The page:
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Trust and Distrust in Sino-American Relations: Challenge and Opportunity (Paperback) ...

Chapter 1:  Introduction
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Trust and Distrust in Sino-American Relations:

exploit its vulnerabilities. In Addressing U.S.-China Strategic Distrust, Lieberthal and Wang report pervasive misgivings held by their respective governments’ officials regarding their counterparts. For instance, Chinese officials perceive that the U.S. is trying to encircle China, and conversely, American officials are concerned that China is seeking to eventually displace U.S. leadership in East Asia. Both sides hold these views despite the other’s reassurances to the contrary. But are each party’s concerns and perceptions unwarranted and if so, how can one tell? Moreover, why have their reciprocal reassurances thus far evidently turned out to be unpersuasive to the other side?

In addition to the possibility of mutual trust and that of mutual distrust, one country can trust the other but the latter does not trust the former in return—hence the possibility of one-sided trust. For instance, one can well imagine that Adolf Hitler knew about his own untrustworthiness and actually believed in Winston Churchill’s trustworthiness.3 He might also have believed that Churchill had understood him accurately and thus knew him to be untrustworthy. In this case, he could expect Churchill to distrust and resist him, and Anglo-German hostility would ensue even though Hitler had thought Churchill could be trusted and even though Churchill had understood Hitler accurately.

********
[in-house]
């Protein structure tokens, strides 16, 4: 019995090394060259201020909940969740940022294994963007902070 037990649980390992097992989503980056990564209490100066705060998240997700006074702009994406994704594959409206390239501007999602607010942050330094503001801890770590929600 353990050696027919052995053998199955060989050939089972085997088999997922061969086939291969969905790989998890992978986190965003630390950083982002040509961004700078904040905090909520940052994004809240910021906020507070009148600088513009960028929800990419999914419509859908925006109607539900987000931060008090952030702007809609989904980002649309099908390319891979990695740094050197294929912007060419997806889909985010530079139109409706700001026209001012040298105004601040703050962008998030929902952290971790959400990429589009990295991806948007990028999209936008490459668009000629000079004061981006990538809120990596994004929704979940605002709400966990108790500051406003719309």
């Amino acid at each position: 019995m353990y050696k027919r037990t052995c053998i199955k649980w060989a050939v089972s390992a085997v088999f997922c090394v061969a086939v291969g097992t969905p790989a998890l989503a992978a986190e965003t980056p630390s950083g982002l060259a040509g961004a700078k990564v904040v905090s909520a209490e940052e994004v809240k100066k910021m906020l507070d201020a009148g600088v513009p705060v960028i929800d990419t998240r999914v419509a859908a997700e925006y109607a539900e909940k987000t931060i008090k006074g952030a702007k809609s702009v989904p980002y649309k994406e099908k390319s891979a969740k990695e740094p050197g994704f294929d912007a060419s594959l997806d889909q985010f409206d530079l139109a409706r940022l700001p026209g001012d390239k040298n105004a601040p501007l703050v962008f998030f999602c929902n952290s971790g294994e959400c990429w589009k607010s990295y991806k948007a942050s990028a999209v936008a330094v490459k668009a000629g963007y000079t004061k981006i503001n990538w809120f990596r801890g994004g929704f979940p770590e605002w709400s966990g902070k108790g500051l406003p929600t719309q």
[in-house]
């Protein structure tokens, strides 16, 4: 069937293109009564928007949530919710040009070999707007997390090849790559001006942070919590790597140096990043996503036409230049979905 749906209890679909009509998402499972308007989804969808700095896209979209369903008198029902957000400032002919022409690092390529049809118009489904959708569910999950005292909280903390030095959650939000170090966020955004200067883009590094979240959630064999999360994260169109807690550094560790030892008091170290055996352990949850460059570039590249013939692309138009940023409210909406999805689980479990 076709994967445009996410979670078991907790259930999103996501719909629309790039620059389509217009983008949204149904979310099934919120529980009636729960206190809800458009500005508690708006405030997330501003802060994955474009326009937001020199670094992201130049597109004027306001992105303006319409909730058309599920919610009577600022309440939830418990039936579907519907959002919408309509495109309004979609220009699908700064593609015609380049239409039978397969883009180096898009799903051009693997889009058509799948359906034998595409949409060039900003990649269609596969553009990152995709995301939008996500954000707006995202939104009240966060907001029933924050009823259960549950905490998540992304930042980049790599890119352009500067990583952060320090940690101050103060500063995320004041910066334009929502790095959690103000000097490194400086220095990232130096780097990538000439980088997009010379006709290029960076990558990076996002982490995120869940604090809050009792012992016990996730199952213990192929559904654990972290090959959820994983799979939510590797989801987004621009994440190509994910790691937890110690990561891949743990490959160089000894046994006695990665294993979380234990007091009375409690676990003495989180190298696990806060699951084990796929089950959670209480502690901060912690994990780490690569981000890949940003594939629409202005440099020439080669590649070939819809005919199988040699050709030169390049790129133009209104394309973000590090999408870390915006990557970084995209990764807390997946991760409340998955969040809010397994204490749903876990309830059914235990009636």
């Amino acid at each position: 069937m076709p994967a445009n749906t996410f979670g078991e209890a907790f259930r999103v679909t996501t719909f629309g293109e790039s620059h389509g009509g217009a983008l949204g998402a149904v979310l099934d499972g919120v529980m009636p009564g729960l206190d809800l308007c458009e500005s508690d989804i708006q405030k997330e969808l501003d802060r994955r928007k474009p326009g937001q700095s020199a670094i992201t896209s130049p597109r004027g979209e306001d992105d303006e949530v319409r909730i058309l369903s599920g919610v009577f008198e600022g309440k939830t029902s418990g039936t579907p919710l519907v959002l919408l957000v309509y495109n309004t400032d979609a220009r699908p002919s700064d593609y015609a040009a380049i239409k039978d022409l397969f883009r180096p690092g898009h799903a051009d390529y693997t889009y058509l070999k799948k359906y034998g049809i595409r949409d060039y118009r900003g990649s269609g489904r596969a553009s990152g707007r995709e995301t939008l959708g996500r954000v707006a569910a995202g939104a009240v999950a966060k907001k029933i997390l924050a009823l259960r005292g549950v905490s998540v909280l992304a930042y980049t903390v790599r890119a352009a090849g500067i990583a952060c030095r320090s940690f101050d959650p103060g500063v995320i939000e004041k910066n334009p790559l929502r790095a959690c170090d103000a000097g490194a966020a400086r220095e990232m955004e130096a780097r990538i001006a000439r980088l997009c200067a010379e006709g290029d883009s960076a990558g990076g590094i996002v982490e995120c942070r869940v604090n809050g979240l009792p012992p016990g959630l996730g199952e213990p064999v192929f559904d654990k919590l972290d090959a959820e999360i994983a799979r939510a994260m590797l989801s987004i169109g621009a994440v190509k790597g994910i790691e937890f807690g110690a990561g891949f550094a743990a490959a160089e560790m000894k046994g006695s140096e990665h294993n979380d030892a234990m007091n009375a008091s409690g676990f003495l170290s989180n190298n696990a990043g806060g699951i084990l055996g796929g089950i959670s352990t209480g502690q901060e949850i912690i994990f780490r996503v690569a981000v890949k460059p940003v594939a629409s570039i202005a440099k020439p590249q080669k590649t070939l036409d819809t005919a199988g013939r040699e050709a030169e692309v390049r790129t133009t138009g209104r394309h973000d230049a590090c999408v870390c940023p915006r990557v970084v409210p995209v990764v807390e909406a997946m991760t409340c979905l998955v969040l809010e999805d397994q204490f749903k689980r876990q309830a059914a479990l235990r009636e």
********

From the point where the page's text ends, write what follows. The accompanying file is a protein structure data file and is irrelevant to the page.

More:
It is true that distrust can stem from a lack of sound understanding, and it can have a corrosive effect on a relationship that can otherwise be mutually rewarding. But misplacing one’s trust in another leader or state is dangerous, if this target of one’s attribution turns out to be a “wolf in sheep’s skin.” Neville Chamberlain is remembered by history for his naïve faith in Adolf Hitler’s trustworthiness. He was taken in by Hitler’s reassurances that Germany had only limited territorial and political ambitions. Therefore, not only distrust may be grounded in cogent arguments and valid evidence, but mistaken trust can also exact very high costs. The management of peaceful and stable interstate relations entails more than just the removal of distrust—or even gaining the other side’s trust.